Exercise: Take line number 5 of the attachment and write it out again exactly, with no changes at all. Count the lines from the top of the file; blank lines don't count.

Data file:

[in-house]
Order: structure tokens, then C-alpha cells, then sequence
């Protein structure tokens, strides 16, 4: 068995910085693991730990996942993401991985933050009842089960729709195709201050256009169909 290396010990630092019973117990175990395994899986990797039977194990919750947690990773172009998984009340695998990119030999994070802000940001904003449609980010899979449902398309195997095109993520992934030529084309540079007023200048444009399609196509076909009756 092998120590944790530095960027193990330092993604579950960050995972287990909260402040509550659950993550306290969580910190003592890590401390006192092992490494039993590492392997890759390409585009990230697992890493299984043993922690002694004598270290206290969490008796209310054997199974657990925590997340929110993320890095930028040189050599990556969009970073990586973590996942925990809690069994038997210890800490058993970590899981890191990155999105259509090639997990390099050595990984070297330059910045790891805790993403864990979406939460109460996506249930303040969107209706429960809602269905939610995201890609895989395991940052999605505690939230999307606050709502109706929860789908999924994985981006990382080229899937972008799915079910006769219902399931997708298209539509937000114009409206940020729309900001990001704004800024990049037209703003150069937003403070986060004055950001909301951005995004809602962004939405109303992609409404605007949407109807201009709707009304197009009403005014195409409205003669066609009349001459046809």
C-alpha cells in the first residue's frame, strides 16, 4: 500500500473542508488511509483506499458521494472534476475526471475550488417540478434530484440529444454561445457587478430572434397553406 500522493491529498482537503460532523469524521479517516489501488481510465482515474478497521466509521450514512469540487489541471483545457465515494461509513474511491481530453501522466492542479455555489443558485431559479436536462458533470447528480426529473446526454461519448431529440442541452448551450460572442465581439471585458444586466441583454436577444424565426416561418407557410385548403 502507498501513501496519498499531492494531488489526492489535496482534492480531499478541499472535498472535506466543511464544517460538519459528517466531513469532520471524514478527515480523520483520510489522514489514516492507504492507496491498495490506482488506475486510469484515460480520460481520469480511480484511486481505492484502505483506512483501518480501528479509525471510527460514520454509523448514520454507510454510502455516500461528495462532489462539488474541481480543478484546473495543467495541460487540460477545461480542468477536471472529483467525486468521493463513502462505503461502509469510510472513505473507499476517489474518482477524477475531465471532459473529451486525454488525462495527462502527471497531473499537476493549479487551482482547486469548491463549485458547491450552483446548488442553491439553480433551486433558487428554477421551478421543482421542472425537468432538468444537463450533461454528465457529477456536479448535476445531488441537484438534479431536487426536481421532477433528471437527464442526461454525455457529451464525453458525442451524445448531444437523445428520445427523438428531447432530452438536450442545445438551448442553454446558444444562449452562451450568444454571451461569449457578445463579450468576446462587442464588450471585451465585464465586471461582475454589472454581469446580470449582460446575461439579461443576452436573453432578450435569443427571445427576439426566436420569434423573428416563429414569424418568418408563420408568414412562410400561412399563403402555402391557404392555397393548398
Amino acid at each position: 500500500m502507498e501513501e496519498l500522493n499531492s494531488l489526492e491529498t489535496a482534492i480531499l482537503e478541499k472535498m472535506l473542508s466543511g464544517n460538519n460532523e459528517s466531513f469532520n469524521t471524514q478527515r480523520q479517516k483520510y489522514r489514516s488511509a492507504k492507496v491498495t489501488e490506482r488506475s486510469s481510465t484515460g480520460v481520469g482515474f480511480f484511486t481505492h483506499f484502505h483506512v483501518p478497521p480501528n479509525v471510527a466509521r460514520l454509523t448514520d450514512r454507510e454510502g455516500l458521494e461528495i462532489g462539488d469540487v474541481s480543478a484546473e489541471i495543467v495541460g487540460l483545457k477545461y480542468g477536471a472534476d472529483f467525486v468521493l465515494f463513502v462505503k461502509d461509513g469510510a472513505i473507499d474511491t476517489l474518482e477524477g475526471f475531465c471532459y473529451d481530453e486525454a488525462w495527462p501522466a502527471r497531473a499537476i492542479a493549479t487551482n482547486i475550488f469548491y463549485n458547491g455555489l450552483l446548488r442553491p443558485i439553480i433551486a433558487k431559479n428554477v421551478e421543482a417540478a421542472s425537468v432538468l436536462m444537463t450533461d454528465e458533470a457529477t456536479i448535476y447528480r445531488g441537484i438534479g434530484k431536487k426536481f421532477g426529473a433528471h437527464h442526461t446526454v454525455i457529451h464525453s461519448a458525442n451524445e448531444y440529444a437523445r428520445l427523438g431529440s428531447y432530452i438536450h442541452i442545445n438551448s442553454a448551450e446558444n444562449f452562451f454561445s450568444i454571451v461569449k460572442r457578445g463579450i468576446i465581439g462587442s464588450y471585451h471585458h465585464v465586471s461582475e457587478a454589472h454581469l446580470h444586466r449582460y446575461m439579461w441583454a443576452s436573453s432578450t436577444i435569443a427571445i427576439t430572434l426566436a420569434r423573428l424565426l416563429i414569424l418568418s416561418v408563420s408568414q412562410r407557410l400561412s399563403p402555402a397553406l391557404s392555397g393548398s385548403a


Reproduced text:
Amino acid at each position: 500500500m502507498e501513501e496519498l500522493n499531492s494531488l489526492e491529498t489535496a482534492i480531499l482537503e478541499k472535498m472535506l473542508s466543511g464544517n460538519n460532523e459528517s466531513f469532520n469524521t471524514q478527515r480523520q479517516k483520510y489522514r489514516s488511509a492507504k492507496v491498495t489501488e490506482r488506475s486510469s481510465t484515460g480520460v481520469g482515474f480511480f484511486t481505492h483506499f484502505h483506512v483501518p478497521p480501528n479509525v471510527a466509521r460514520l454509523t448514520d450514512r454507510e454510502g455516500l458521494e461528495i462532489g462539488d469540487v474541481s480543478a484546473e489541471i495543467v495541460g487540460l483545457k477545461y480542468g477536471a472534476d472529483f467525486v468521493l465515494f463513502v462505503k461502509d461509513g469510510a472513505i473507499d474511491t476517489l474518482e477524477g475526471f475531465c471532459y473529451d481530453e486525454a488525462w495527462p501522466a502527471r497531473a499537476i492542479a493549479t487551482n482547486i475550488f469548491y463549485n458547491g455555489l450552483l446548488r442553491p443558485i439553480i433551486a433558487k431559479n428554477v421551478e421543482a417540478a421542472s425537468v432538468l436536462m444537463t450533461d454528465e458533470a457529477t456536479i448535476y447528480r445531488g441537484i438534479g434530484k431536487k426536481f421532477g426529473a433528471h437527464h442526461t446526454v454525455i457529451h464525453s461519448a458525442n451524445e448531444y440529444a437523445r428520445l427523438g431529440s428531447y432530452i438536450h442541452i442545445n438551448s442553454a448551450e446558444n444562449f452562451f454561445s450568444i454571451v461569449k460572442r457578445g463579450i468576446i465581439g462587442s464588450y471585451h471585458h465585464v465586471s461582475e457587478a454589472h454581469l446580470h444586466r449582460y446575461m439579461w441583454a443576452s436573453s432578450t436577444i435569443a427571445i427576439t430572434l426566436a420569434r423573428l424565426l416563429i414569424l418568418s416561418v408563420s408568414q412562410r407557410l400561412s399563403p402555402a397553406l391557404s392555397g393548398s385548403a